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By taking too low a dose, mums-to-be are at higher risk of their babies being born with these defects, Dr Sarah Jarvis told The Sun.
I read the above at theSun.co.uk
Please explain the grammatical form and function of "being" in "being born...
Is "being born" a passive structure ?

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JigneshbharatiBy taking too low a dose, mums-to-be are at higher risk of their babies being born with these defects, Dr Sarah Jarvis told The Sun.

The expression is to be born: He was born in 1998. In your sentence the preposition 'of' requires a gerund like all prepositions do. The gerund is 'being'. 'Their babies' is the subject of the gerund.

CB

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I can see you're having difficulty with such constructions as you've asked the same kind of question many times before.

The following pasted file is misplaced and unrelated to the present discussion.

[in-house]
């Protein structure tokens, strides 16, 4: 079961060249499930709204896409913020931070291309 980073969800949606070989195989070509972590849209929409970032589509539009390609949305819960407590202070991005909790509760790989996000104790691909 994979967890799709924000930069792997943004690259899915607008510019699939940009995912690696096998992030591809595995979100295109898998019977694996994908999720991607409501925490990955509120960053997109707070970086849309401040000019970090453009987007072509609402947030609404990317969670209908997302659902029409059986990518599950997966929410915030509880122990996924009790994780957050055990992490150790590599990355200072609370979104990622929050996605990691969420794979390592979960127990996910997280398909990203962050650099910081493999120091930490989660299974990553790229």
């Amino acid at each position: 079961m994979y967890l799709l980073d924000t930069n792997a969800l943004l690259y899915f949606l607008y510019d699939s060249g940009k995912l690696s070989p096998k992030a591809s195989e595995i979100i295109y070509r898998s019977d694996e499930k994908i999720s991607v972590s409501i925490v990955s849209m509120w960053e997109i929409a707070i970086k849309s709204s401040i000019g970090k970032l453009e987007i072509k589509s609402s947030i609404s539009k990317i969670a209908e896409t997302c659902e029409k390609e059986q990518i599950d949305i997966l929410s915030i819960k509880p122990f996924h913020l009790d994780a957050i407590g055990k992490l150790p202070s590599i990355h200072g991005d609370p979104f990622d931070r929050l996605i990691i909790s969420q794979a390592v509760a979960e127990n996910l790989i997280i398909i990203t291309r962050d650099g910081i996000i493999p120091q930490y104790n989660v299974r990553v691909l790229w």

"Being" is a verb and its function is predicator, i.e, head of the clause "their babies being born with these defects"

"Being born with these defects" is the full predicate, a non-finite verb phrase with "their babies" as its subject.

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Comments  
Thanks. So is it a reduced relative clause ( babies who are born with...)?
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Jigneshbharati Thanks. So is it a reduced relative clause ( babies who are born with...)?

No, it's not a reduced relative clause (i.e. one modifying "babies").

It's a full non-finite clause with "their babies" as subject and "being born with these defects" as predicate.

The clause functions not as modifier but as complement of the preposition "of".

Compare:

Mums-to-be are at higher risk of their babies being born with these defects. [clause as complement of "of"]

Babies (who are) born with these defects cannot effectively be treated. [relative clause modifying "babies"]